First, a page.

With Scopia Desktop, Radvision extends an affordable, highly scalable and robust videoconferencing solution to Windows-based desktops. However, Radvision’s real value derives from its Scopia Conferencing Platform’s ability to tie together its customers’ disparate investments in conference room video systems and desktop conferencing solutions that previously would not play nicely together.
I tested Radvision’s Scopia Conferencing Platform 5.5, which included the Scopia 100-24 MCU appliance (which does all the media transcoding and supports both SIP and H.323), the iView Management Suite (a Windows Server 2003-based application through which all conferences are created and scheduled) and the Scopia Desktop solution (which provides audio and videoconferencing plus H.239 data presentation capabilities on Windows-based desktops). The Scopia platform also offers the ability to integrate with third-party desktop conferencing solutions like Microsoft Office Communications Server or IBM Lotus Sametime, or HD conference solutions like those from LifeSize Communications.
Best of all, since the MCU provides per-connection transcoding, Scopia will not down-mix HD endpoints when Standard Definition endpoints join a conference, allowing all endpoints to utilize the best resolution supported by the device and the network.
Licensing for the Scopia 100-24 is surprisingly straightforward, as the base price includes all relevant licenses and connection types. For the $50,000 list price, the Scopia 100-24 supports up to (or a combination of) 16 High Definition ports, 24 Standard Definition ports, 48 Scopia Desktop connections, 72 audio-only connections or 144 streaming connections. This standard license includes the ability to integrate with third-party desktop and room-based conferencing solutions, plus the license for Radvision’s iView management and scheduling suite (although companies with multiple Radvision MCU appliances will need to pay extra for iView).
The Scopia Desktop client utilizes the user’s standard Webcam and headset, allowing users to participate in videoconferences without a significant hardware investment for desktop equipment. In addition to audio or videoconferencing, Scopia Desktop users have access to H.239-compliant data presentations (allowing the conference mediator to share an application or their entire desktop or pass control to another user), text chat and conference moderation .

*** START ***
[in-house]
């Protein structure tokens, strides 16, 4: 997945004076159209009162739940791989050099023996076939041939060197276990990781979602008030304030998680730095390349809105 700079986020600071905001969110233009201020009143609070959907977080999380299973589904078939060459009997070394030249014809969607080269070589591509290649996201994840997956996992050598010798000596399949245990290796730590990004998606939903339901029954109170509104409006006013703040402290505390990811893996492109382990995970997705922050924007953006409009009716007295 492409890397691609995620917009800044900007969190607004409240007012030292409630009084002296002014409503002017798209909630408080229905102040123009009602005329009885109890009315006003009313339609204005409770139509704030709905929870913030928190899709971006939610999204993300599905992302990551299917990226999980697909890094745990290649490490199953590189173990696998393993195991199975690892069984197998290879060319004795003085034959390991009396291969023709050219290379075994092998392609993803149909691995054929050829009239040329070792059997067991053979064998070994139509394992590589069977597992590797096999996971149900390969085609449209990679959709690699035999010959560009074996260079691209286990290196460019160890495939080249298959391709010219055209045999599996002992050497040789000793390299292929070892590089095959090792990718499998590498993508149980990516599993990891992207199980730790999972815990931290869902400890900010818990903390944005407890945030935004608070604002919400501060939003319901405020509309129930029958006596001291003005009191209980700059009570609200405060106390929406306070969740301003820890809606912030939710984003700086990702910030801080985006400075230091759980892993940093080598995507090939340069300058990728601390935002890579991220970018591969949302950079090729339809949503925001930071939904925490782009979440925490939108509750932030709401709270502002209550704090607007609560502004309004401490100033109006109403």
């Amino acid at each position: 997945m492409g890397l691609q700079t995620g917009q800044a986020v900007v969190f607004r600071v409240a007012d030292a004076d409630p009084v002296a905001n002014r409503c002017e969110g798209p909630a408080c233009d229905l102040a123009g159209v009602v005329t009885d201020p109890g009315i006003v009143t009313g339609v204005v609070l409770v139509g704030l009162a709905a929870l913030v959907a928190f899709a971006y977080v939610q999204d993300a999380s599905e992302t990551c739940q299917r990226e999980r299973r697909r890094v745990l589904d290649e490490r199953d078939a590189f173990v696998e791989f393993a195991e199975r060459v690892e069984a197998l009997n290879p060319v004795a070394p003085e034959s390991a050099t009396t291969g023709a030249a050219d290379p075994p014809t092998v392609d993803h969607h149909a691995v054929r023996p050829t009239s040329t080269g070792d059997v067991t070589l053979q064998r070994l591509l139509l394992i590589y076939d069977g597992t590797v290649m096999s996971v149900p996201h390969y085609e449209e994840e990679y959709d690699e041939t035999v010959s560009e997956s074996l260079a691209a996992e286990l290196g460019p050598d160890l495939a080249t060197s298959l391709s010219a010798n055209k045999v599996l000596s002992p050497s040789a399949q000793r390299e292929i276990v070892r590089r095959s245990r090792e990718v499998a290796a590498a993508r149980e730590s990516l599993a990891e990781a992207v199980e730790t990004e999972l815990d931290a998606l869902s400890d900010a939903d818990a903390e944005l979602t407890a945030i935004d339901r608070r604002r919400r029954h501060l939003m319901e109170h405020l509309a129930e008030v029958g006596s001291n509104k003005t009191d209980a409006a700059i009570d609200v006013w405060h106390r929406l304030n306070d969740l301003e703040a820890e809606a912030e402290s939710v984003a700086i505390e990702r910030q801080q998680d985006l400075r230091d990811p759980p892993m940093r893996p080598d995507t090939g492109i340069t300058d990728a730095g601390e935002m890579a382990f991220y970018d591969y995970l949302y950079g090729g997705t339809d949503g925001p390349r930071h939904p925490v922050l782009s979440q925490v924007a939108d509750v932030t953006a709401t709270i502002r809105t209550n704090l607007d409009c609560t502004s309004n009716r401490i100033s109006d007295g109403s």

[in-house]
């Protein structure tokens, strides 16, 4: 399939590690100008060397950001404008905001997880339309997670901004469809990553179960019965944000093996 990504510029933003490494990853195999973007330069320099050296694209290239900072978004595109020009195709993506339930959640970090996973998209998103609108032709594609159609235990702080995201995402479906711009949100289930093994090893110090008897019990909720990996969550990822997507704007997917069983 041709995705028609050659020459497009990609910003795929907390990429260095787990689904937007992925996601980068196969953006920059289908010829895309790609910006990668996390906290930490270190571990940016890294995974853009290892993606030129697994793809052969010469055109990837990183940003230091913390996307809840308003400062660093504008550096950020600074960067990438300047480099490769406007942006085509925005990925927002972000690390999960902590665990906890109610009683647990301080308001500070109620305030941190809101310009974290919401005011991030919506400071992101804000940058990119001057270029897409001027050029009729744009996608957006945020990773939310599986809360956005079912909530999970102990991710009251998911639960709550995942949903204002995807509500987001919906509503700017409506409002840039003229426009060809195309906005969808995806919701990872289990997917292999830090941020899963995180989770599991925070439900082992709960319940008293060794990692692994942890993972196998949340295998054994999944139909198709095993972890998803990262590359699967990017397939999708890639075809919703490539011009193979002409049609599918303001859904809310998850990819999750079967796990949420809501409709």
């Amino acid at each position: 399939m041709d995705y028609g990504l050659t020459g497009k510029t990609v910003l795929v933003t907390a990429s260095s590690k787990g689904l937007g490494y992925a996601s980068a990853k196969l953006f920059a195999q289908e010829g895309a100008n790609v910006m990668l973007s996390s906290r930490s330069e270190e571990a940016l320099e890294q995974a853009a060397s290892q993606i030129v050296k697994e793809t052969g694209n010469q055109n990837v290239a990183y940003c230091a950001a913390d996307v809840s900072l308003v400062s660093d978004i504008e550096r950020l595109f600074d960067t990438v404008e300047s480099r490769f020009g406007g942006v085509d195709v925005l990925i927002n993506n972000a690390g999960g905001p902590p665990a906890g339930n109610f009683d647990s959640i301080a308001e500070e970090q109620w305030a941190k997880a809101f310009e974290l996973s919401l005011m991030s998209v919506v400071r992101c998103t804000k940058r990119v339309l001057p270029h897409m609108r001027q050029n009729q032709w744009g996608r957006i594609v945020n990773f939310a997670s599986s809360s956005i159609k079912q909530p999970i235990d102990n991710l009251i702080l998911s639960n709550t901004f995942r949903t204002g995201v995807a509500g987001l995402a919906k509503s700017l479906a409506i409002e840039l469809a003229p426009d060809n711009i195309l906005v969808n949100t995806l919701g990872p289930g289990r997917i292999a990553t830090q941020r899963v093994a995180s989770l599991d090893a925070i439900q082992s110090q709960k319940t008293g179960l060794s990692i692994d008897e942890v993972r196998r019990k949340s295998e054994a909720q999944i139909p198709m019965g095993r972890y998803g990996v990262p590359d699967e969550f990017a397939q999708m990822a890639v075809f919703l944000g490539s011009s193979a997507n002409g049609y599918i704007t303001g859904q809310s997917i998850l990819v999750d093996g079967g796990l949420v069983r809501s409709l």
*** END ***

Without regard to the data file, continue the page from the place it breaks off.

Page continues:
The Scopia Desktop software can be downloaded and installed directly from the conference log-in page, and can be installed on as many PCs as you want-keeping in mind that the 100-24 MCU will only support 48 active users at one time. Scopia Desktop also provides built-in NAT (Network Address Translation) and firewall traversal capabilities, making it easy to join and participate in conferences without worrying about the local network setup.
At the time of my tests, Scopia Desktop only provided an SD video feed to users, but with the recently announced Version 5.6, users can view 720p High Definition feeds emanating from HD conference room equipment. The new version also gives Scopia Desktop users the ability to record audio, video and data presentations.
Radvision aimed to provide a familiar communications experience to OCS users, so it added a Scopia log-in to the Office Communicator interface. From the bottom of the Communicator dialog box, I could log directly in to a Radvision conference-or, more specifically, I could signal the Radvision equipment to call me back so I could join the videoconference. Once joined, I could see and speak to Scopia Desktop users-as well as conference room systems-but I could not view presentations or shared desktops, as the integration does not yet extend to H.239 data collaborations
Enabling the OCS integration requires some modifications: on the Scopia MCU, in OCS and on the OCS client machine. Oddly, Radvision’s documentation instructs administrators to create a communication channel directly between the Radvision equipment and the primary OCS server, rather than using the OCS mediation server. This meant that I had to manually ensure that the MCU prioritizes codecs that OCS supports natively (722.1), as the OCS server can not transcode to another codec when the mediation server is not used.
At the desktop, I had to distribute registry changes to OCS clients to enable the Scopia plug-in in Communicator and add the Scopia iView server to the Internet Explorer Trusted Zone because the plug-in is enabled via XML. Microsoft desktop administrators will find it easy to deploy these changes via their standard software deployment tools, even if Radvision hasn’t done anything special to package up these changes for delivery.
Radvision also offers an option for users that need join the conference remotely from unmanaged machines. Remote users can view a stream of the videoconference and presentation via a QuickTime-enabled Web browser. In tests, I found the QuickTime stream lagged significantly behind the live presentation (which is not a big deal), but was also highly sensitive to network conditions. Several times I noticed that the streaming audio and video got significantly out of sync (up to 10 seconds’ separation at times) when the network became somewhat congested or I needed to traverse a firewall that Scopia Desktop had no trouble navigating.